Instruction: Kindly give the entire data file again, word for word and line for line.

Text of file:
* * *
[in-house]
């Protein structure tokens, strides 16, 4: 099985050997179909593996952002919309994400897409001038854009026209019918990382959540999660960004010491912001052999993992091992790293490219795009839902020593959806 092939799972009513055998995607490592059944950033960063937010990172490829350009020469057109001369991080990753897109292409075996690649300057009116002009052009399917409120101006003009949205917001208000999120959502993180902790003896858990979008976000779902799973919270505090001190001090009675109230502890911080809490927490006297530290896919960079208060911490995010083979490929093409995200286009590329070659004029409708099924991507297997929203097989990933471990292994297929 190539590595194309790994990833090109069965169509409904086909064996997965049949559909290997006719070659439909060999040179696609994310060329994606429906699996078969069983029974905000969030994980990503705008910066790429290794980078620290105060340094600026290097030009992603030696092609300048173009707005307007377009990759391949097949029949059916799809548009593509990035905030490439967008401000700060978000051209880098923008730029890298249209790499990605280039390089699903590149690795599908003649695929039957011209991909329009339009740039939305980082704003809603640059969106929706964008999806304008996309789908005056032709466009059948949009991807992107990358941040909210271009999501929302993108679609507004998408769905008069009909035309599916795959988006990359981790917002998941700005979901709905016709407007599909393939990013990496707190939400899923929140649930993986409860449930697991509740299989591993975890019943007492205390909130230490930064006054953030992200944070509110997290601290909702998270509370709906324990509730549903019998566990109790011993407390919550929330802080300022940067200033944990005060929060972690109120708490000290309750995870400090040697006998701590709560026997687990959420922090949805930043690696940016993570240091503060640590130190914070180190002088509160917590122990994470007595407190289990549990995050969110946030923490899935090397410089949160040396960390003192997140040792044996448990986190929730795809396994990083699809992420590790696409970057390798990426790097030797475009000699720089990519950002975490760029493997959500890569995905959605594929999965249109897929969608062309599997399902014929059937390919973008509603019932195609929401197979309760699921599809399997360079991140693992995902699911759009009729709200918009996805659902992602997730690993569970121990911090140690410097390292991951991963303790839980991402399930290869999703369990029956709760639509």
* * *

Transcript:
[in-house]
């Protein structure tokens, strides 16, 4: 099985050997179909593996952002919309994400897409001038854009026209019918990382959540999660960004010491912001052999993992091992790293490219795009839902020593959806 092939799972009513055998995607490592059944950033960063937010990172490829350009020469057109001369991080990753897109292409075996690649300057009116002009052009399917409120101006003009949205917001208000999120959502993180902790003896858990979008976000779902799973919270505090001190001090009675109230502890911080809490927490006297530290896919960079208060911490995010083979490929093409995200286009590329070659004029409708099924991507297997929203097989990933471990292994297929 190539590595194309790994990833090109069965169509409904086909064996997965049949559909290997006719070659439909060999040179696609994310060329994606429906699996078969069983029974905000969030994980990503705008910066790429290794980078620290105060340094600026290097030009992603030696092609300048173009707005307007377009990759391949097949029949059916799809548009593509990035905030490439967008401000700060978000051209880098923008730029890298249209790499990605280039390089699903590149690795599908003649695929039957011209991909329009339009740039939305980082704003809603640059969106929706964008999806304008996309789908005056032709466009059948949009991807992107990358941040909210271009999501929302993108679609507004998408769905008069009909035309599916795959988006990359981790917002998941700005979901709905016709407007599909393939990013990496707190939400899923929140649930993986409860449930697991509740299989591993975890019943007492205390909130230490930064006054953030992200944070509110997290601290909702998270509370709906324990509730549903019998566990109790011993407390919550929330802080300022940067200033944990005060929060972690109120708490000290309750995870400090040697006998701590709560026997687990959420922090949805930043690696940016993570240091503060640590130190914070180190002088509160917590122990994470007595407190289990549990995050969110946030923490899935090397410089949160040396960390003192997140040792044996448990986190929730795809396994990083699809992420590790696409970057390798990426790097030797475009000699720089990519950002975490760029493997959500890569995905959605594929999965249109897929969608062309599997399902014929059937390919973008509603019932195609929401197979309760699921599809399997360079991140693992995902699911759009009729709200918009996805659902992602997730690993569970121990911090140690410097390292991951991963303790839980991402399930290869999703369990029956709760639509």